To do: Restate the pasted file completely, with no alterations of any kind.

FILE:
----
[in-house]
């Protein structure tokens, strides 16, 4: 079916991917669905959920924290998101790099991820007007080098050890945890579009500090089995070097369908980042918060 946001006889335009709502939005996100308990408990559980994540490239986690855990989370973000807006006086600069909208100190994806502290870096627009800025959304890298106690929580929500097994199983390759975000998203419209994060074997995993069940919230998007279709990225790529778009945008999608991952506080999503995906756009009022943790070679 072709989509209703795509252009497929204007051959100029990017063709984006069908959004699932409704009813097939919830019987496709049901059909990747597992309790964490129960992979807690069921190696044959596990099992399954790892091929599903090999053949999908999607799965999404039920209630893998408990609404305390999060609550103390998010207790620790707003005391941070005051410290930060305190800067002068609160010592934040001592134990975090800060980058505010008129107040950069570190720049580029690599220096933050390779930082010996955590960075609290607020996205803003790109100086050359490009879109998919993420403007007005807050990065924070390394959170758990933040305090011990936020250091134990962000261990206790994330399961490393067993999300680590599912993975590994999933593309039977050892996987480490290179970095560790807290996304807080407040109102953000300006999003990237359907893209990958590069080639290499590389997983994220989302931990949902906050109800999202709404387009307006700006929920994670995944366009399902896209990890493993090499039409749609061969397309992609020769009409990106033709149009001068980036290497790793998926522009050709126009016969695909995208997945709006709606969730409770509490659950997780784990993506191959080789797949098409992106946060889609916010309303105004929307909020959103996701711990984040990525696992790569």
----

[in-house]
């Protein structure tokens, strides 16, 4: 079916991917669905959920924290998101790099991820007007080098050890945890579009500090089995070097369908980042918060 946001006889335009709502939005996100308990408990559980994540490239986690855990989370973000807006006086600069909208100190994806502290870096627009800025959304890298106690929580929500097994199983390759975000998203419209994060074997995993069940919230998007279709990225790529778009945008999608991952506080999503995906756009009022943790070679 072709989509209703795509252009497929204007051959100029990017063709984006069908959004699932409704009813097939919830019987496709049901059909990747597992309790964490129960992979807690069921190696044959596990099992399954790892091929599903090999053949999908999607799965999404039920209630893998408990609404305390999060609550103390998010207790620790707003005391941070005051410290930060305190800067002068609160010592934040001592134990975090800060980058505010008129107040950069570190720049580029690599220096933050390779930082010996955590960075609290607020996205803003790109100086050359490009879109998919993420403007007005807050990065924070390394959170758990933040305090011990936020250091134990962000261990206790994330399961490393067993999300680590599912993975590994999933593309039977050892996987480490290179970095560790807290996304807080407040109102953000300006999003990237359907893209990958590069080639290499590389997983994220989302931990949902906050109800999202709404387009307006700006929920994670995944366009399902896209990890493993090499039409749609061969397309992609020769009409990106033709149009001068980036290497790793998926522009050709126009016969695909995208997945709006709606969730409770509490659950997780784990993506191959080789797949098409992106946060889609916010309303105004929307909020959103996701711990984040990525696992790569």